Friday, January 25, 2008

Chabad: there's no big secret

A recent published report on a plan to expand a West Street building into a synagogue and community center for Chabad Lubavitch called the project "a secret."

But the plans are no secret, and the organization, led by Rabbi Joseph Eisenbach, has every intention of pursuing its plans for the project. Whether it can and will sue the historic district commission on its ruling to deny the plan, or comply with its suggestion to reduce the size of it, remains to be seen.
"The issue is that right now the process the team is putting together is not a secret," Rabbi Eisenbach said Monday. "They just haven't done anything yet. That's the only secret.
"The bottom line is there's really nothing's happening ... our plan of action is that there's no secret. We haven't decided on what we're going to do," he said.
The proposal would expand the historic building on West Street and would include administrative offices, kitchen facilities, a swimming pool and a ceremonial bath, classrooms and a synagogue, as well as residential quarters on one floor of the addition.
Chabad Lubavitch bought the old building in 2006 and presented its expansion plans to the Litchfield Historic District Commission last year, participating in a hearing process that requested that board to grant them a certificate of appropriateness for the plans. The commission, after numerous hearings and discussion, ruled that the size of the plans were too large for the historic district and asked that it be scaled back, noting that it would allow the Chabad to create an addition that would double the size of the building, not quadruple it. The existing building is about 2,600 square feet.
The additions proposed to the West Street structure, a house that was designed by the Deming family in the 1870s, would create an extension to the building behind it. The front of the original structure would have a clock tower and a Star of David added to the façade as well as stonework on the front of the building. The rabbi said recently that the changes his architects are proposing to the original building maintain its historic character. But because it is a religious facility, some changes must be made to reflect that fact.
One of the controversies surrounding the proposal is the claim that the Chabad's freedom of religion rights are being impeded by the commission ruling. The controversy began in the fall when commission chairman Wendy Kuhne noted that the Star of David and changes to the front of the building might not comply with the character of the district, resulting in a firestorm of criticism that her comments were somehow "anti-Semitic."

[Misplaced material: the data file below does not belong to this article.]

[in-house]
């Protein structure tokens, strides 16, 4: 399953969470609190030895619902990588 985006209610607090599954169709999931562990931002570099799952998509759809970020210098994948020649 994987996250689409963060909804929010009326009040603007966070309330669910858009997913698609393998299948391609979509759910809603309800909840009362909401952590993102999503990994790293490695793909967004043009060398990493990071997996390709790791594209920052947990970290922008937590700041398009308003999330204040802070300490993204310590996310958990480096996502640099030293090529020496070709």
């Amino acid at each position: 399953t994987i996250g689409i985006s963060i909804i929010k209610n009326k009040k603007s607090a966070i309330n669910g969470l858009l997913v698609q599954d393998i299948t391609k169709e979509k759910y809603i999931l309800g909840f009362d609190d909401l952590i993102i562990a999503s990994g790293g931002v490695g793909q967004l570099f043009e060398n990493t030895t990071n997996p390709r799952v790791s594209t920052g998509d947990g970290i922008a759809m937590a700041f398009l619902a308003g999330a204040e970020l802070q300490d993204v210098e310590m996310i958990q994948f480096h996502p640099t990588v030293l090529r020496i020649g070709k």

Ms. Kuhne was eventually asked to recuse herself from the hearings on the proposal, which she reluctantly did. She was then criticized on an online blog, which included a photograph of a woman in a Nazi uniform with her name next to the image. That blog was linked to the Cool Justice Web site, a blog run by Litchfield resident and journalist Andy Thibault, This outraged many citizens in town, including Rabbi Eisenbach, who said any connection to the Nazis and the Holocaust was inappropriate.
Bloggers and opinions aside, the commission members have maintained at hearings and through their attorney, Jim Stedronsky, that they are charged with preserving the historic character of the borough of Litchfield and that they are simply trying to uphold their responsibilities.
When the vote was made at the commission's hearing late last year, however, Rabbi Eisenbach said he believed that the Litchfield of today was supportive of the plan to expand the house and that his organization has outgrown its current home on Village Green Drive, which proved the need for the new facility.
Rabbi Eisenbach, however, said that at this point, there are no plans in place to sue anyone. He has, however, maintained that the 20,000-square-foot addition is necessary.
"What we're going to do, and how we're going to proceed; it just hasn't been decided yet," the Rabbi reiterated. "We have not had any contact with the historic district commission, because we're still digesting the information we received from them at the last hearing. Our team is going over it."

©The Litchfield Enquirer 2008

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